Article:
The Alexandra, Birmingham – until May 4th 2019
Reviewed by Boo Wakefield
The Age of Aquarius has returned to the stage 50 years after Hair was first written by James Rado and Gerome Ragni with a passionate, entertaining performance. Written during the time of the Vietnam war, it tells the story of a group of hippies living in New York. In the tribe are Claude (Paul Wilkins) and his friend Berger (Jake Quickenden) along with Shelia (Daisy Wood-Davis), Jeanie (Alison Arnopp), Woof (Bradley Judge) and Hud (Marcus Collins). It follows them trying to wrestle the balance between their bohemian life of sex, drugs, racism and liberation with that of war and conservative society. Claude has been drafted and struggles with whether to resist, following his pacifist beliefs, or to conform and serve his country. When it was first performed, it caused outrage for its sexual content, blatant drug taking and nudity
The set is almost too perfect with multiple coloured streamers hung from wire fencing, supporting hippie tents at different levels housing the members of the band. The clever use of colour and texture throughout the performance helps to convey their hippie lifestyle and energy although the smoke machine did leave us in a thick fog during one number! The full cast nude scene was almost too subtle, staged at the very back of the stage with such soft lighting that you were almost unaware it was happening.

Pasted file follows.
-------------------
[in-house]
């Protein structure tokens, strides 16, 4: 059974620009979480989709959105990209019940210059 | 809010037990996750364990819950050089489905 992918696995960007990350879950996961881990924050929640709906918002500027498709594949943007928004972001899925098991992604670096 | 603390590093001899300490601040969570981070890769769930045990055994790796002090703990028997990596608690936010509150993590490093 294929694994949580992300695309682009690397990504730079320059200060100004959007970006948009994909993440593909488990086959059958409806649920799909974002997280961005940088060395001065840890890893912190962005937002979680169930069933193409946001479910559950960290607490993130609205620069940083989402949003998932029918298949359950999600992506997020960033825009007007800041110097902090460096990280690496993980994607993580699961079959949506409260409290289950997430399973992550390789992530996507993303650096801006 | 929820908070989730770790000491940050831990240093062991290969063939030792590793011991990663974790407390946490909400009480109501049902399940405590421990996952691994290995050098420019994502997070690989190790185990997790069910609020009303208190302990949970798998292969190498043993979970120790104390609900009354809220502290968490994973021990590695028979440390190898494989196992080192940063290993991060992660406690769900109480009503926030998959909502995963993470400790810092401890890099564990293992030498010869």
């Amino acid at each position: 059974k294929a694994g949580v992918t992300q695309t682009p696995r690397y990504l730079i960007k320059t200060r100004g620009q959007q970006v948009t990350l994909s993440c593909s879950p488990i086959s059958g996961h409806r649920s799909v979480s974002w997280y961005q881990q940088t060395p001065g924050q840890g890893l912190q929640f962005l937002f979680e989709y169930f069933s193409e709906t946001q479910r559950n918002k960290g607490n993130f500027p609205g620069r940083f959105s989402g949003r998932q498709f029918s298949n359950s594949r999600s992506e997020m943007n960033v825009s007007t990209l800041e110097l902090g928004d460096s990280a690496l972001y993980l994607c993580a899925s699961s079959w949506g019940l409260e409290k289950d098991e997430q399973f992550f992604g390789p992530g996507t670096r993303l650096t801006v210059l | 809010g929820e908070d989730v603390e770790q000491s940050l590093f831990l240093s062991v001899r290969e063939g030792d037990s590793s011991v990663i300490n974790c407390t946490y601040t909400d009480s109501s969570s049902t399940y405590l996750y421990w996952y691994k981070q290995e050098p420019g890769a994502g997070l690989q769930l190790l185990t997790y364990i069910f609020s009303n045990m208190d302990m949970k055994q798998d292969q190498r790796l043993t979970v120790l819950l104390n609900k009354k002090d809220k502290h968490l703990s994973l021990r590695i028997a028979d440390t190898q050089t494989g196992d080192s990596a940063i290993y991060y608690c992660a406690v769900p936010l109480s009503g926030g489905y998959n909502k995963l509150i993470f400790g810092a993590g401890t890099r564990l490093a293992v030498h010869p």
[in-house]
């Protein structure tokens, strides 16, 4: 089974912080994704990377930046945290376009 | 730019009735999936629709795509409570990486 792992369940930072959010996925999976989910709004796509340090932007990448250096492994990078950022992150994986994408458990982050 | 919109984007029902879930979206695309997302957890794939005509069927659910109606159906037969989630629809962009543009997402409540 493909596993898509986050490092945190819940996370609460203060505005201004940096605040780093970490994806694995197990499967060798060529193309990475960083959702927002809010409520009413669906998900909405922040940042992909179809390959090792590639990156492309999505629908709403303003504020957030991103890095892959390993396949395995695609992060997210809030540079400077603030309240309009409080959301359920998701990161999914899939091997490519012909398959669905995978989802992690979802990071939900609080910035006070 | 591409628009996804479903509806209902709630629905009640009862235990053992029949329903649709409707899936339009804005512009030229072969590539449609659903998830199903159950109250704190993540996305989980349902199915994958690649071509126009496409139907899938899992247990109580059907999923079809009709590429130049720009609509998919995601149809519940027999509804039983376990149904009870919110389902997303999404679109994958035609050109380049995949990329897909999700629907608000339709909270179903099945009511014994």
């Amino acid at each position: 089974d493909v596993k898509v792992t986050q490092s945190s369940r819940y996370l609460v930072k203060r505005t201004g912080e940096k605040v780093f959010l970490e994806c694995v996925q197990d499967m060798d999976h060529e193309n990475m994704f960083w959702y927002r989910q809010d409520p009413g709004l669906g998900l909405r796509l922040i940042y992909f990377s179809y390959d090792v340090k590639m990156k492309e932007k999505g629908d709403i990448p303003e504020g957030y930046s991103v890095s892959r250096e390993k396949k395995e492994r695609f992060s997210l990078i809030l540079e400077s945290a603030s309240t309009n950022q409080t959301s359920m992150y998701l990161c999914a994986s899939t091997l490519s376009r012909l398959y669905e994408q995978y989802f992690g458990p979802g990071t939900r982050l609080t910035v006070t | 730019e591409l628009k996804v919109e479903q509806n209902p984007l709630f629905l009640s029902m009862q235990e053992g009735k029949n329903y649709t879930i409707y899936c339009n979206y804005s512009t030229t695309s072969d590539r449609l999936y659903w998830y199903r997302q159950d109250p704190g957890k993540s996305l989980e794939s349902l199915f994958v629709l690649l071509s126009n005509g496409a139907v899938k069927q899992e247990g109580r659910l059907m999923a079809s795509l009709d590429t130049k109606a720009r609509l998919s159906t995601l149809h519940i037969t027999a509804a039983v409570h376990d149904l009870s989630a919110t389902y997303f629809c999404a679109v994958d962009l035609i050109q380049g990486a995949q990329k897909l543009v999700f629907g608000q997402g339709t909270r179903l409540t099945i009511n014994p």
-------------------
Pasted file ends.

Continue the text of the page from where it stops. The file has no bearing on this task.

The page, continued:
Every member of this close-knit cast gives energy to the show with each song sung with intensity but without outshining each other. Berger sets the atmosphere with a flirty energetic number leaving him almost naked within minutes of the show starting! Claude’s struggle is played out convincingly by Paul Wilkins and Daisy Wood-Davis’s sweet singing voice was perfect for the dreamy Sheila. Marcus Collins, Aiesha Pease (Dionne) and Alison Arnoop (Jeanie) vocal performances were particularly uplifting although it seems cruel not to list every member of the cast as all 47 numbers left you on the edge of your seat with goose bumps. The cast took every opportunity to leave the stage to perform amongst the audience, culminating in their encore number with members of the audience encouraged up on stage to dance and sing along with them, which they did with great enthusiasm.
It was interesting to see that most of the audience were “silver surfers” perhaps reliving their hippie pasts and thoroughly enjoying every moment of it.
This is a real “raise the roof” production and 50 years on, Hair still rocks!